The King and Oy

What’s the good word?

Judging from the Word of the Year (WOTY) selections for 2016, you’d think there are no more good words. From Oxford’s choice of “post-truth” to Merriam-Webster’s “surreal” to Dictionary.com’s “xenophobia” … it all adds up to kvetch and retch.

Peter Sokolowski, editor of Merriam-Webster, tweeted a lexical state of disunion message. He reported recent lookups at Merriam Webster: “divisive, democracy, salacious, lame duck, fascism, solidarity, unalienable, compromise, inalienable.”

John Kelly, who writes about etymology and Shakespeare in Mashed Radish, wrote, “The Merriam-Webster lookups are becoming a very dark set of fridge magnet poetry.”

I replied, “We need a new, uplifting alt-WOTY.”

Then, the Word of the Year conclave of the granddaddy of WOTY competitions — from the American Dialect Society (ADS) — selected the phrase “dumpster fire.”

Ben Zimmer, language columnist for The Wall Street Journal, is also chairman of the ADS New Words Committee. In that capacity, Zimmer oversees the Word of the Year vote. Writing in his Journal column, Zimmer defined dumpster fire as “an exceedingly disastrous or chaotic situation.” And he added that this “certainly fit the bill for 2016.”

“Often,” Zimmer wrote, “pundits and politicians were dealing with events that, they deemed, were spiraling out of control.”

The phrase became popular a decade ago with sportswriters and media reviewers as a not-yet-cliché metaphor for a disaster. It’s interesting that, in most of the media portrayals, the focus of negativity was one of the candidates, and only secondarily the others, no matter how unsavory their tactics or behavior. I don’t do politics, so I’ll leave it at that. But the media did everything they could to fan the dumpster flame, maybe even ignite it.

I’m not a linguist, nor a lexicographer. But, like sportswriters who cover sports, I’m a wordswriter. I cover words. And I’ve seen dumpster fires. I’ve also seen a raging fire in my building. Dumpster fires are impressive, but — unless they get too close to combustibles — they don’t spiral out of control. A dumpster fire is contained by definition. The very reason it is such a popular tactic of protesters is that it’s a fireworks display, not a weapon. A more incendiary choice might have been wildfire. We had all too many of those in 2016.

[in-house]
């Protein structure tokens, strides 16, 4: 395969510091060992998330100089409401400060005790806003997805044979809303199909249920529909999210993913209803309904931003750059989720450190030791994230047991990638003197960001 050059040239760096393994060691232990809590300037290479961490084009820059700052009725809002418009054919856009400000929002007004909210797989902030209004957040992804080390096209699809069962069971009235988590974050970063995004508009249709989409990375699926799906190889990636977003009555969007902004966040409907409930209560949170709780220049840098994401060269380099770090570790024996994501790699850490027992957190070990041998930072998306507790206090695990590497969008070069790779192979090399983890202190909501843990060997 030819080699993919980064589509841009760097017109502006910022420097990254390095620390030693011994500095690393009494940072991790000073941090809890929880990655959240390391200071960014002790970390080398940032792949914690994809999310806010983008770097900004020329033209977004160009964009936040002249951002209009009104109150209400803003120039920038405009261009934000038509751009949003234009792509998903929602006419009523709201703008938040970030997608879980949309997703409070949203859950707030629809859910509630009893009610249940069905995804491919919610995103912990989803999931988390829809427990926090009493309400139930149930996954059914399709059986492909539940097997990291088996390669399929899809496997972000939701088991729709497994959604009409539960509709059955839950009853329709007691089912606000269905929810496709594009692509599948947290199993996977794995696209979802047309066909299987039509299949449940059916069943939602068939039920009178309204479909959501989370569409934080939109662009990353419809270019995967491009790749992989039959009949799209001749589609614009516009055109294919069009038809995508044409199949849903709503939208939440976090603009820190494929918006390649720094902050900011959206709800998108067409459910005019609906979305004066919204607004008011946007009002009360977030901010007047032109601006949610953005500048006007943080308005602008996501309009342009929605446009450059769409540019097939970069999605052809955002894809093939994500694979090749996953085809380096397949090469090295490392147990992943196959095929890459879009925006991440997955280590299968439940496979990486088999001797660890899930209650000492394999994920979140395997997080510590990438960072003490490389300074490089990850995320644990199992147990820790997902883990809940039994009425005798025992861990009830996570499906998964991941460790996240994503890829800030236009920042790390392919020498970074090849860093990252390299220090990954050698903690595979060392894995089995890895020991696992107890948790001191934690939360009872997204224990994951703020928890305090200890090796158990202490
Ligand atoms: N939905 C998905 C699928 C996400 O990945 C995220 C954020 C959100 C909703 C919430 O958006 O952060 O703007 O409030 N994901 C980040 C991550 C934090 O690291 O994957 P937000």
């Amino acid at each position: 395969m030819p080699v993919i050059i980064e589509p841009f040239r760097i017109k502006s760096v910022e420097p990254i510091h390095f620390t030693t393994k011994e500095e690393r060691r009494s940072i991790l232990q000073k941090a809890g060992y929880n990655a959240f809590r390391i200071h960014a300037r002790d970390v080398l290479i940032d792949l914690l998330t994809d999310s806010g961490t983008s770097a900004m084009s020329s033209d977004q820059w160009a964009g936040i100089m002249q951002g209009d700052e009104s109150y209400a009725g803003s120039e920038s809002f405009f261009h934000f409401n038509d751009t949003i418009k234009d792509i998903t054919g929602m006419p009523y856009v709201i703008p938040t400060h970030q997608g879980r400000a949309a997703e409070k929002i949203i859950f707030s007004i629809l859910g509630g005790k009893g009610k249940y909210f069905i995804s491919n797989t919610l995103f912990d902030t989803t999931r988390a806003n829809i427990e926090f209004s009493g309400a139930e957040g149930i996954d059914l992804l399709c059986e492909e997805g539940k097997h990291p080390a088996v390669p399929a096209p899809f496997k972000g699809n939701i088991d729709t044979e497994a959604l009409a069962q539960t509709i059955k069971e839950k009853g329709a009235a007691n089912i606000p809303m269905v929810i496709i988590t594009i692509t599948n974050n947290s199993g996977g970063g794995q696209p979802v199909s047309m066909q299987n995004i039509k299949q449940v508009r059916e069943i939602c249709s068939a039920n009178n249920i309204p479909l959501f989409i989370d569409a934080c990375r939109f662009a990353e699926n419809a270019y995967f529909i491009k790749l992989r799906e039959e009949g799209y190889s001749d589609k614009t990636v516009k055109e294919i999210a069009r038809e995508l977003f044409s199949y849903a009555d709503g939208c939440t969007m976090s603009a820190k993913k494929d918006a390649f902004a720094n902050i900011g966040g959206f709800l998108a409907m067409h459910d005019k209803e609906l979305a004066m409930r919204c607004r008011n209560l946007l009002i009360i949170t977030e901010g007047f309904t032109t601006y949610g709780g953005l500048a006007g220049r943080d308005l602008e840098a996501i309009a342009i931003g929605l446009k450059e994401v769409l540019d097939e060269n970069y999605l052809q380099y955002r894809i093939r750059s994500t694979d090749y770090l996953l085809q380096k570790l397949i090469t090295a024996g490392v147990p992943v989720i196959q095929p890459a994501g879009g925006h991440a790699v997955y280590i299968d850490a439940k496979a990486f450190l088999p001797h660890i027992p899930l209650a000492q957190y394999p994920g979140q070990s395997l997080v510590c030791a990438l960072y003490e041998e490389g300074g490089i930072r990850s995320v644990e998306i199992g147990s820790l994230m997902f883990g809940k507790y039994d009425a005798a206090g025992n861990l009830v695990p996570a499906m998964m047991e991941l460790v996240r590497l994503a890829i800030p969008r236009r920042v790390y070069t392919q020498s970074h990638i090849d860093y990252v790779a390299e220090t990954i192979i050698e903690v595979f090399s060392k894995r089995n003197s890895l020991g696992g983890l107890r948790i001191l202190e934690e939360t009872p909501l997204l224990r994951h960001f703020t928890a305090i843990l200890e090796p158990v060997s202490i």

Taken together, the WOTY choices would lead us to believe that 2016 was a tale told by an idiom, full of sound and fury, signifying nothing.

But some of us hear a different drummer.

You may remember that I had the effrontery (aka chutzpah) to launch a Hamodia Word of the Year for 2016. The most interesting thing about the responses is that most stood in diametric opposition to the prevailing mood. They were positive and hopeful of a better day. They were upbeat alt-WOTY.

So now, the runners-up:

“Bigly” — from then-candidate-now-President Donald Trump’s novel usage of “big-league” as an adverb and odd enunciation, making it sound like “bigly.” Because of its novelty and oddity, it became emblematic of the extravaganza that was Mr. Trump’s campaign and image.

The second-place runner-up was a phrase that was also inspired by the Trump election campaign: “great again.” The phrase conveys an optimistic faith in a new world coming.

“Great again” was suggested not in the political sense, but in the sense of having the faith to realize that, whatever state we’re in, communally, or personally, we have the inherent ability to overcome past mistakes and improve — to become great again.

Another word for it might be teshuvah.

I would posit that both runners-up are actually included in the choice of Hamodia’s Word of the Year (drumroll, please):

Moshiach.

The word Moshiach is usually rendered Messiah. (Which has nothing to do with rendering chicken fat for shmaltz. I’m very sentimental about shmaltz.)

The word actually means “anointed.” In ancient times, the High Priest and the King were anointed with oil. (No, not shmaltz, sorry.)

One of the down sides of democracy is that it destroyed our sense of the grandeur of Kingdom. As my brother Rabbi Nota Schiller, dean of Ohr Somayach in Yerushalayim, put it at his son’s wedding, “People no longer respect kings or presidents. The only one they obey is the photographer.”

My brother’s late dear friend and colleague, Rabbi Mendel Weinbach, zt”l, told me that the reason Israeli bureaucrats use delaying tactics — for example, “Tichtov michtav (Write a letter)” — is that, however irreligious they may be, deep down they believe that, somehow, tomorrow will be better. They are hardwired to believe in Moshiach.

These days, it’s much easier to believe in Moshiach than to believe the news. So, with apologies to Thoreau, if I do not keep pace with my companions, perhaps it is because I hear a different drummer. Let me step to the music which I hear, however measured or far away.


Please send smiles, sticks and stones to language@hamodia.com.